Is Running Safe for Older Adults?
A running routine can be hugely beneficial at any age—as long as you follow these tips.
If you’ve ever thought you’re too old to start—or continue—running, allow us to introduce you to Ed Whitlock. The Canadian running champion broke countless world records well into his retirement years, becoming the oldest person to complete a marathon in less than four hours in 2016. He was 85.
Whitlock lived to see 86, and it’s very possible his commitment to running played a role in his longevity.
A 21-year study in JAMA Internal Medicine found longtime runners were less likely to deal with disability later in life and more likely to live longer. That’s because running can help improve heart health, strengthen bones, reduce inflammation, and keep your mind sharp, the researchers say.
But you don’t have to commit to a marathon or even a 5K to enjoy all the perks of running or jogging.
“I strongly believe that there are huge benefits to any activity continued as we age,” says Nate Helming, an endurance coach and co-founder of The Run Experience in San Francisco. “Running is one of the best, if not the best, exercises from a cardiovascular standpoint.”
Plus, it taps into your inner kid. “There’s something about it that’s enjoyable and fundamental to who we are,” Helming adds.
How to Start, Continue, or Resume Running Safely
As always, talk to your doctor before you start any new activity, especially a high-impact exercise like running. If you already run but have had a change in your health or experienced any injuries, talk to your doctor about your current fitness—and any steps you should take to get moving again safely.
“The biggest risk is an overuse injury,” Helming says. That includes things like:
- Runner’s knee, or pain in the front of the knee caused by the kneecap rubbing against the thighbone
- Achilles tendon pain, or pain in the tendon that connects your calf muscle to your heel bone
- Shin splits, or pain in the front of your lower leg due to inflammation
- Stress fractures, or small breaks in the bone
“A lot of that has to do with your body giving you feedback,” Helming says. That’s why it’s so important to think ahead—think prevention.”
If your doctor gives you the green light, begin with short runs at a moderate pace, and follow these steps to minimize your risk of injury.
Step #1: Take Short Breaks to Reset Your Running Form
“Break up your running into smaller, digestible pieces,” Helming suggests. For example, you could run for three minutes, walk for one minute, and continue alternating for a total of 20 to 25 minutes.
Another option: Sneak in some bodyweight exercises. Run for three minutes, stop, do five squats, and then run again for three minutes. The next time you stop, try an upper-body exercise like pushups or shoulder squeezes.
“Every time you take a break, start again with a little bit better posture, your breathing is more under control, and your running mechanics are a little bit better,” Helming explains. “All of those things are crucial if you want to stay focused and injury-free.”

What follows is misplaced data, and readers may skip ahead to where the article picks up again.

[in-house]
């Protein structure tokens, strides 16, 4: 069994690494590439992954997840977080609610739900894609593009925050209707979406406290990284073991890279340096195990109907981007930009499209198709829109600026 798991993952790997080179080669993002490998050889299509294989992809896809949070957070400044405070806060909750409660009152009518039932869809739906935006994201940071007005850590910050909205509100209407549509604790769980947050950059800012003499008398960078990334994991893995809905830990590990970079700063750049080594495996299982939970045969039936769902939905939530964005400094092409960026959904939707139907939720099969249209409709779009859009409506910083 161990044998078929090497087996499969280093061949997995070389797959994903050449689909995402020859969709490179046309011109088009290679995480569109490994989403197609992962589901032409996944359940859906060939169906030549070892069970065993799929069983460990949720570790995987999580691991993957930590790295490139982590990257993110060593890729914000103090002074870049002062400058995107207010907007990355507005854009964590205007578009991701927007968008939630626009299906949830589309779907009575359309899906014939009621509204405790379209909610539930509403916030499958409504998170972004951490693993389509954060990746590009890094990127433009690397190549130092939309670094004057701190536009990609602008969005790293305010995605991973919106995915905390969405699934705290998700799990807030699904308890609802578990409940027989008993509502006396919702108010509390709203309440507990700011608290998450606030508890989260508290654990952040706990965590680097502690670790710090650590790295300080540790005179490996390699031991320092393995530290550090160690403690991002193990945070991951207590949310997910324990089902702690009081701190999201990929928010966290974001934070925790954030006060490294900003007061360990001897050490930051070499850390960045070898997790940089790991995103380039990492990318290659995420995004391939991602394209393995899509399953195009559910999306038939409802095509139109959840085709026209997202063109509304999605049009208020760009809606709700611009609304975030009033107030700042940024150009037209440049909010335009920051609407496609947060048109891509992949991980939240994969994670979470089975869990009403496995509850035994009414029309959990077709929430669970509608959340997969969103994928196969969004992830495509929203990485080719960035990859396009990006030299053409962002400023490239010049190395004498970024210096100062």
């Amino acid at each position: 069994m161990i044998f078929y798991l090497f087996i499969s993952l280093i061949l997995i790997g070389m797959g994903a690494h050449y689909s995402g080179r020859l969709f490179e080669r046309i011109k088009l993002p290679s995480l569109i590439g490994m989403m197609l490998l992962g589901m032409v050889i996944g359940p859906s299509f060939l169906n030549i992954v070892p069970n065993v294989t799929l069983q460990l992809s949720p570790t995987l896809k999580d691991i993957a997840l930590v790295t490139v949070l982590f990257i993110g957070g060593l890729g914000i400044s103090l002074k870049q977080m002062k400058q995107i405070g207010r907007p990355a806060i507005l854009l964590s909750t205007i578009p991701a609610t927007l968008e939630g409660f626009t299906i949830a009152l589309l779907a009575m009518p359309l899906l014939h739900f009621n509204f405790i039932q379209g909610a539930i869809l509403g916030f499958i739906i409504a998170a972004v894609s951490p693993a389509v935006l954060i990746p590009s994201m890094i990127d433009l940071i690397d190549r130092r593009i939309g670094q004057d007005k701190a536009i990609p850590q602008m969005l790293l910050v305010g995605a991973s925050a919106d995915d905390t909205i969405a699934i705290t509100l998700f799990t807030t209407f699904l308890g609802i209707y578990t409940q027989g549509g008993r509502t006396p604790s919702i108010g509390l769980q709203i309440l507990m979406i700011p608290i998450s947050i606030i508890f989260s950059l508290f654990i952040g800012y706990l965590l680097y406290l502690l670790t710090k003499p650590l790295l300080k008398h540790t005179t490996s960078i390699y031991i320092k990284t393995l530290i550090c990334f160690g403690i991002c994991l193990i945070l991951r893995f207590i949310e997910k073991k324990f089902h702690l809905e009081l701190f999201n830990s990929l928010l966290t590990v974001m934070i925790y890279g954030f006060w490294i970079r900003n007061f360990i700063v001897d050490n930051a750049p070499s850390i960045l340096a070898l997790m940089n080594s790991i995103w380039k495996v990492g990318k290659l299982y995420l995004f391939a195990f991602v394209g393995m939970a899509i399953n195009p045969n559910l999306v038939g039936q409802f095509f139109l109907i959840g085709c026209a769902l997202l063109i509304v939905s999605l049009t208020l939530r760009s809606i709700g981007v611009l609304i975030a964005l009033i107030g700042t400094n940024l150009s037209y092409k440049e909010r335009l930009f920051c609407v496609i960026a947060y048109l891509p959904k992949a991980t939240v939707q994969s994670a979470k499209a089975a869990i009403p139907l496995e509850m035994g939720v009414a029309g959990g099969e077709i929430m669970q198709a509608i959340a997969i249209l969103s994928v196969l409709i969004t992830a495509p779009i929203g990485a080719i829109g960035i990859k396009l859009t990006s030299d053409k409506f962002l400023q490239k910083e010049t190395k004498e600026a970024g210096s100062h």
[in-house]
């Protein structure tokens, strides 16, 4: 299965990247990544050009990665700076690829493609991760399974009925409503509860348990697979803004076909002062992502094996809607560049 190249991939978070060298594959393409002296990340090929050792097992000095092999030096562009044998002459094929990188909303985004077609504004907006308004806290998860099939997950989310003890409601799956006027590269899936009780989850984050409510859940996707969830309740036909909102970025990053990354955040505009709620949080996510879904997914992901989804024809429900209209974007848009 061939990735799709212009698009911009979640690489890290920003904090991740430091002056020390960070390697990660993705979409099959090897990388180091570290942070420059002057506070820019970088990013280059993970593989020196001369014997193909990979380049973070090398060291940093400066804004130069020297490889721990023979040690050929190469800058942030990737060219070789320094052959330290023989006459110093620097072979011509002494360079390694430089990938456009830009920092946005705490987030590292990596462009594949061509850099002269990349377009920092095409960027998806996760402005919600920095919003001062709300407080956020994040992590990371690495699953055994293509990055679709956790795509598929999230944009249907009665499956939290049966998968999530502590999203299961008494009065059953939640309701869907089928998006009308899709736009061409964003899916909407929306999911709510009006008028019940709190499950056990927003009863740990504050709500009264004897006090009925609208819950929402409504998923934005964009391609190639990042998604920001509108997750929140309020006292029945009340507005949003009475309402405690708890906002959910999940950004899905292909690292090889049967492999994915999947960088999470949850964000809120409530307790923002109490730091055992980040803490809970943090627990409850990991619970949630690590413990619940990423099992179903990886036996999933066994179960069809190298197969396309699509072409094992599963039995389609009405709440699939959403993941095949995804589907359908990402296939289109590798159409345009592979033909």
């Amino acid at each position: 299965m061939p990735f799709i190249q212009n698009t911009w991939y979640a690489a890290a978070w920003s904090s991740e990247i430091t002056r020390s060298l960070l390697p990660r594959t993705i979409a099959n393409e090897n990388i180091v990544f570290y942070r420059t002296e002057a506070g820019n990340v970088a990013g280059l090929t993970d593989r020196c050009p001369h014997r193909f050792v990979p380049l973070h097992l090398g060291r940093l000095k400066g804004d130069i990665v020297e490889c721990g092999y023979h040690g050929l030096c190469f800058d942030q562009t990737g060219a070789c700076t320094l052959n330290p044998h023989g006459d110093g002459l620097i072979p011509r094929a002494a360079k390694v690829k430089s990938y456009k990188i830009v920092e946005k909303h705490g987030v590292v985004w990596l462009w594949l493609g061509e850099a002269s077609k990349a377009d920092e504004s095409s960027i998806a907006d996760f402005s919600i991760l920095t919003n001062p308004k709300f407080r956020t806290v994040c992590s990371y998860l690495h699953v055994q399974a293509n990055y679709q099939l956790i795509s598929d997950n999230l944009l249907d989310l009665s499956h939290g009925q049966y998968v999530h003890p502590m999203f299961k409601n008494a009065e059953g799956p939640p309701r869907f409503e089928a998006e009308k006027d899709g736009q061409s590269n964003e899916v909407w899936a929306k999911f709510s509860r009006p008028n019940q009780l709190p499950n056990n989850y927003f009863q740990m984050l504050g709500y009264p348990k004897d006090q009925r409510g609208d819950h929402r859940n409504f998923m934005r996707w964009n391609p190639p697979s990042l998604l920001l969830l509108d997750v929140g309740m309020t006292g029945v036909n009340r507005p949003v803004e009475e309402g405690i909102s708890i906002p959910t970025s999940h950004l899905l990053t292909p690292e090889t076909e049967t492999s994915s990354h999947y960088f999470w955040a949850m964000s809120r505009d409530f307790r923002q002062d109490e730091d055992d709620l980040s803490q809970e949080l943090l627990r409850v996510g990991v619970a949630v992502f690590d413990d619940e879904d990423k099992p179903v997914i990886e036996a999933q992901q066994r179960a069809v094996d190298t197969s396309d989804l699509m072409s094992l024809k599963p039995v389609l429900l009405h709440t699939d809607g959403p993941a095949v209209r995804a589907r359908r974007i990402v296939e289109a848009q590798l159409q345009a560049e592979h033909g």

Step #2: Don’t Let Running Be Your Only Form of Exercise
If you run one or two days per week, add at least one more day of strength or cross training, Helming says.
You could do a workout at the gym, like this 30-minute total-body strength plan; take your favorite group fitness class; or do bodyweight exercises at home, like these four exercises older adults should do every day.
“Research suggests building and maintaining strong muscles, especially in the muscle groups surrounding your hips, may help you avoid overuse injuries,” Helming says.
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Want to give your hips extra attention? Add two or three of these exercises that strengthen your hips to your weekly routine. They’re designed to work your hips in their full range of motion to help you stay strong and injury-free during other activities—running included.
Step #3: Recover Properly After Every Run
Stretching after your run can make a huge difference in how your body recovers, Helming says. These five stretches are great after a walk, jog, or run.
“Within the first five minutes after your run, do a cooldown,” Helming says. “One of my favorite things to do is to sit into the bottom of my squat and hold that for two minutes. It opens up your hips and stretches out your calves and ankles a bit.”
Give it a try: Sit into a squat, and hold as long as you can. If it’s only 10 or 15 seconds to start, that’s fine. As you get stronger, you’ll be able to hold the position longer.
You might feel a little discomfort if your muscles are tight—that’s normal. If you feel any sharp pains, ease up. Ultimately, stretching will help improve range of motion in your hips, knees, and ankles—helping you move stronger and faster during your next run.
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